Walt Mundkowsky was born 1944 in San Antonio, TX. As a teenager, he had a dachshund named after Hugo Wolf. Extensive writings on film (cf. his “Cinema Obscura” column in Home Theater, 1995-2001). He favors the mine-shaft approach to music listening — in-depth exploration of tiny, unrelated areas. A resident of Beverly Hills, he has lived in basements in Denver, London and Stockholm, and may very well do so again.
Noise rockers Einstürzende Neubauten got the chance to record Die Hamletmaschine for East German radio in 1990.
“Caminantes, no hay caminos, hay que caminar.” — Travelers, there are no roads, but we must go on.
Bob van Asperen stood out in Gustav Leonhardt’s first wave of gifted pupils (Alan Curtis and Ton Koopman among them).
Utrecht’s Rosa Ensemble is another of the category-crossing bands that renders the New Music scene in Holland so vital.
The opening cut, Bley’s solo rendition of “Touching,” distills the pianist’s art — pedaling that turns notes into sculpture, leaping figures suddenly dropped, looming spaces.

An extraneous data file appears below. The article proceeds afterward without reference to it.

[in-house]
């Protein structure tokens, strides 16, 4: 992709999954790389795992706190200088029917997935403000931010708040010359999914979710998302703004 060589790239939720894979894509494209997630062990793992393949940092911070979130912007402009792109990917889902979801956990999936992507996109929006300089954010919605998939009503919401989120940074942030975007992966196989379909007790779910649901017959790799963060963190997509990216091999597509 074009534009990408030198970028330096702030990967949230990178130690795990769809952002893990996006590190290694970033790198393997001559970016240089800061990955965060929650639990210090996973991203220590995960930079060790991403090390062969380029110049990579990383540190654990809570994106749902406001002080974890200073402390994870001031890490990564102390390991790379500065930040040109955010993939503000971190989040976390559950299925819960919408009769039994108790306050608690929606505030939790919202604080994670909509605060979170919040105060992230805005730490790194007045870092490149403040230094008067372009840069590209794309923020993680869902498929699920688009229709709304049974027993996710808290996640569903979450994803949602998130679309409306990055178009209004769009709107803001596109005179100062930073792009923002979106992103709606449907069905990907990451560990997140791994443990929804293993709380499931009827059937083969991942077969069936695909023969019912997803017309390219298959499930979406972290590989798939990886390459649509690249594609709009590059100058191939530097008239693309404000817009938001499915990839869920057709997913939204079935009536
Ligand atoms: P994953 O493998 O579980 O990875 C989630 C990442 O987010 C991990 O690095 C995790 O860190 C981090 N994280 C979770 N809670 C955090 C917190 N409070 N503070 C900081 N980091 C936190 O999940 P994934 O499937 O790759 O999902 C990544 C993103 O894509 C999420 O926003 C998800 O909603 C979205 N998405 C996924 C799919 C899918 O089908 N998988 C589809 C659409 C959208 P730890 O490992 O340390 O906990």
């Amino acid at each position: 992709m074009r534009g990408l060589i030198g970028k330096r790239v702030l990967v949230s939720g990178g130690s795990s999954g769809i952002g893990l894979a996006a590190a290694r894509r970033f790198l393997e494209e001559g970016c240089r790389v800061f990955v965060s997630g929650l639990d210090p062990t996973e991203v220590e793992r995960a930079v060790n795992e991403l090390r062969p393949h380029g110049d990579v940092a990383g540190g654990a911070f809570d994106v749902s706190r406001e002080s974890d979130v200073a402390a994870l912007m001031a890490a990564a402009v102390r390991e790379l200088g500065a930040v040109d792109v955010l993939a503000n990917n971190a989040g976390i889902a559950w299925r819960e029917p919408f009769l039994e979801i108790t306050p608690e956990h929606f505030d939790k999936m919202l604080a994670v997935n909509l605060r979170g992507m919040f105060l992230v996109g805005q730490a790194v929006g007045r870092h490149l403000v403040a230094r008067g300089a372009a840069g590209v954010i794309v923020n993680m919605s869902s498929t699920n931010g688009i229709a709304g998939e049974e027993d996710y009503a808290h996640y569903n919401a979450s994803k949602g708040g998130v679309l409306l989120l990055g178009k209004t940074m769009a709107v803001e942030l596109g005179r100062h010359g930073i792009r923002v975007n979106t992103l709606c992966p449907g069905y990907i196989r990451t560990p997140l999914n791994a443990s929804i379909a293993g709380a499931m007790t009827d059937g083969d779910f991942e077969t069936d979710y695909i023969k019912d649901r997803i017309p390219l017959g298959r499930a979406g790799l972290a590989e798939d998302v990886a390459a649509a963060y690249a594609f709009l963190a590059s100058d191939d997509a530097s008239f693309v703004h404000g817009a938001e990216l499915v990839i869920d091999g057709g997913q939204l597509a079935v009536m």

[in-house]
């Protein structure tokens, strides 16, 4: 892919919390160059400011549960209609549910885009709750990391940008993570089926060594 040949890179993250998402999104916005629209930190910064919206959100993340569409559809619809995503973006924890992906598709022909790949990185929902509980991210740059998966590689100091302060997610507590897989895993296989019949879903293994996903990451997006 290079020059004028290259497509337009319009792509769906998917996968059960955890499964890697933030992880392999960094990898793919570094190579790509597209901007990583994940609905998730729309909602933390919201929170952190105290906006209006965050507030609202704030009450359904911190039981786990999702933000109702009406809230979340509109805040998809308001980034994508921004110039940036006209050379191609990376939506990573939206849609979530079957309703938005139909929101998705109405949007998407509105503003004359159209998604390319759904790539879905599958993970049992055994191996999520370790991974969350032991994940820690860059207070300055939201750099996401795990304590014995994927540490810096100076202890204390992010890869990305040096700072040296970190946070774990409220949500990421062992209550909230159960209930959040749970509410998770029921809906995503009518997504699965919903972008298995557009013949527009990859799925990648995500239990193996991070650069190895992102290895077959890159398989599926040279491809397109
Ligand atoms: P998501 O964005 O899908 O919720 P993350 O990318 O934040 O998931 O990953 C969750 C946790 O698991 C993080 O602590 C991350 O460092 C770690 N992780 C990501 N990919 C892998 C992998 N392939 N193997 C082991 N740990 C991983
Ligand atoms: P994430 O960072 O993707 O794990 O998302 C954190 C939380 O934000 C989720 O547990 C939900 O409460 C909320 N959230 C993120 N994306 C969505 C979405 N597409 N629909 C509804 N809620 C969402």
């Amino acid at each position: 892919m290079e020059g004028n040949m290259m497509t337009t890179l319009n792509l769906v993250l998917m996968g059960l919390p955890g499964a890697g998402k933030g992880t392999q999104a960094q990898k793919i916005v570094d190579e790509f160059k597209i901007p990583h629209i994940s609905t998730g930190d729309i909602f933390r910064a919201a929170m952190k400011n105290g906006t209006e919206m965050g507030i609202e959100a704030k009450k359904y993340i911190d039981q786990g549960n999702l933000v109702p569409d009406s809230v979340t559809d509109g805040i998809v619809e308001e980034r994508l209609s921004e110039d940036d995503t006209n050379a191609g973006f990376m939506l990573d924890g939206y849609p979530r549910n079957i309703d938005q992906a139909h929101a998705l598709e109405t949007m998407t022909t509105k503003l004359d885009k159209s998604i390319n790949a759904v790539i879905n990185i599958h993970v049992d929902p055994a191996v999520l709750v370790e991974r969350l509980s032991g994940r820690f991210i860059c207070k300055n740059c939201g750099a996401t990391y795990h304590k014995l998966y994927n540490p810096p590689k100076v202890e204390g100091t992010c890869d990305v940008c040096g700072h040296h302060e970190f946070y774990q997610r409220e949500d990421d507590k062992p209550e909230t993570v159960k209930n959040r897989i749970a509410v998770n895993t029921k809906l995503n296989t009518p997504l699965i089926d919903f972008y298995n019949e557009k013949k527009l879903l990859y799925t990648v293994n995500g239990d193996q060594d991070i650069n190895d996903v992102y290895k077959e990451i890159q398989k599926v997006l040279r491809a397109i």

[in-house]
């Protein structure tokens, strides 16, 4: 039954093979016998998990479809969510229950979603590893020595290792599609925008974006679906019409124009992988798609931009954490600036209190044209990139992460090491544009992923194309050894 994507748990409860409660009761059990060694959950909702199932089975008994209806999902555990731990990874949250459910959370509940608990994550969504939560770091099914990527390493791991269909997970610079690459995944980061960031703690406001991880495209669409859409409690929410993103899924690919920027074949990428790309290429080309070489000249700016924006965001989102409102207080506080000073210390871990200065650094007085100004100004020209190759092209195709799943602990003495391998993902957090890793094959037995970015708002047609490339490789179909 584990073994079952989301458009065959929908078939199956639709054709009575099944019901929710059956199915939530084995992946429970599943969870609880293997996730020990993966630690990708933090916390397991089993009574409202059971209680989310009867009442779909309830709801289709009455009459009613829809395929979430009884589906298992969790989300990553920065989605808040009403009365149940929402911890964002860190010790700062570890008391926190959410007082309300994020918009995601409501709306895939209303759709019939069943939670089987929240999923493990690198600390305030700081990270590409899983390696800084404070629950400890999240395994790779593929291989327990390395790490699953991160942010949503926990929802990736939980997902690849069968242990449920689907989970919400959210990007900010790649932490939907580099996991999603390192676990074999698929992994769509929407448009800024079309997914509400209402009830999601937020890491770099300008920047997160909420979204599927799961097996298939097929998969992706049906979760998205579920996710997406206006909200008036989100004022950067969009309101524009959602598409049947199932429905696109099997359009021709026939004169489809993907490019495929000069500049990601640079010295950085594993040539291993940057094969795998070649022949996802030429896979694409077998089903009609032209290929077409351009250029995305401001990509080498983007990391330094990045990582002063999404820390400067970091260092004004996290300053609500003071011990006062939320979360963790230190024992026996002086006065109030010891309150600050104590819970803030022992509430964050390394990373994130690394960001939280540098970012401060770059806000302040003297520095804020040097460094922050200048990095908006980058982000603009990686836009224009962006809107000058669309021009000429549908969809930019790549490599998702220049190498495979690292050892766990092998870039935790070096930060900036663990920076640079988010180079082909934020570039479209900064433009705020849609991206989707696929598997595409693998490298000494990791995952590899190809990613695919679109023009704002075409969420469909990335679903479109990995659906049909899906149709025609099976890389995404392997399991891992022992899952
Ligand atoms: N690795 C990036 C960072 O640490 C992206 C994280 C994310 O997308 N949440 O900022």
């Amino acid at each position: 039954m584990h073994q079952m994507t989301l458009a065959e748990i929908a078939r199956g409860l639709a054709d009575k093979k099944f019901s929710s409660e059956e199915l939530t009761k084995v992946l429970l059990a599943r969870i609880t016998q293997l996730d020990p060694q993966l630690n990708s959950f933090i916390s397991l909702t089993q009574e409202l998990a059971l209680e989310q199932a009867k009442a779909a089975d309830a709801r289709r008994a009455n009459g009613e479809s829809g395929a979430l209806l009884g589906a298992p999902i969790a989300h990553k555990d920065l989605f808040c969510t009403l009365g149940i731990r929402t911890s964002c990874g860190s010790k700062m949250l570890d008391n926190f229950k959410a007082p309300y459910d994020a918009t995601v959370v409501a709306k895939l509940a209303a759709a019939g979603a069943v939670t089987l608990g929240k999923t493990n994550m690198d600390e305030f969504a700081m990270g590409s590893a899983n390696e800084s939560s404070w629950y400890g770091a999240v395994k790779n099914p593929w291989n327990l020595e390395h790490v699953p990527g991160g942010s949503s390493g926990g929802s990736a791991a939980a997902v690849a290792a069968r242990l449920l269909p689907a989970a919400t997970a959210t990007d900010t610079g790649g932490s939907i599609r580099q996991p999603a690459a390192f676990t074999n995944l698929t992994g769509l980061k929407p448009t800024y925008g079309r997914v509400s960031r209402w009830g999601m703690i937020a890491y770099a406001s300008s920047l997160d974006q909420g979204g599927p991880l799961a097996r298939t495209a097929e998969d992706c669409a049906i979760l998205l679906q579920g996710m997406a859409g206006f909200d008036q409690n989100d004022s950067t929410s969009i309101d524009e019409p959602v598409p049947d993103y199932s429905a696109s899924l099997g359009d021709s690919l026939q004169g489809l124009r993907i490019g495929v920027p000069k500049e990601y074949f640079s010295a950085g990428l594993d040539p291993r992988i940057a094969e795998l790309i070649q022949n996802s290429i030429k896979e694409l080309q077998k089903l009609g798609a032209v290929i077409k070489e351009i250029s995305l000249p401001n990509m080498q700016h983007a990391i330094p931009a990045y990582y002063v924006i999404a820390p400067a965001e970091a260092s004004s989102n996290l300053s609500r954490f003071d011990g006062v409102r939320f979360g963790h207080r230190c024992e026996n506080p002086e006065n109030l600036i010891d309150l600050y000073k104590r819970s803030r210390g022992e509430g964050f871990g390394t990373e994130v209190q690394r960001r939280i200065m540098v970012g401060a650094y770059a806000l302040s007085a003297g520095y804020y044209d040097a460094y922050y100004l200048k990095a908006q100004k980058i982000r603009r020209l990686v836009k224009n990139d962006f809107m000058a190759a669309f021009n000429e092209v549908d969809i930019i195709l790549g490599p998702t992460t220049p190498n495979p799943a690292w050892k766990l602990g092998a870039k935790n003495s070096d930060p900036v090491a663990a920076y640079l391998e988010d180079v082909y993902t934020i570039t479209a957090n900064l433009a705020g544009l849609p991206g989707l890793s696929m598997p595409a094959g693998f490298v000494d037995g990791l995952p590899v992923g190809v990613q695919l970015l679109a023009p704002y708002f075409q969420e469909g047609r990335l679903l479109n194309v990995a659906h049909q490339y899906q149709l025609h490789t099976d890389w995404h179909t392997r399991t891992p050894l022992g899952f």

Cole’s highlights package hasn’t been assembled with great care, but it does lend an old fan the excuse to spill some opinions.
These records influenced the course my listening subsequently took. Their CD versions are new to me, and fifteen years have passed since I last lowered a stylus. Can one look back without disappointment?
Diddling with Bach has been old hat for more than a century, and lately I’ve sighted Goldbergs from accordion, brass quintet, cathedral organ, jazz trio, overdubbed guitars, and several string ensembles.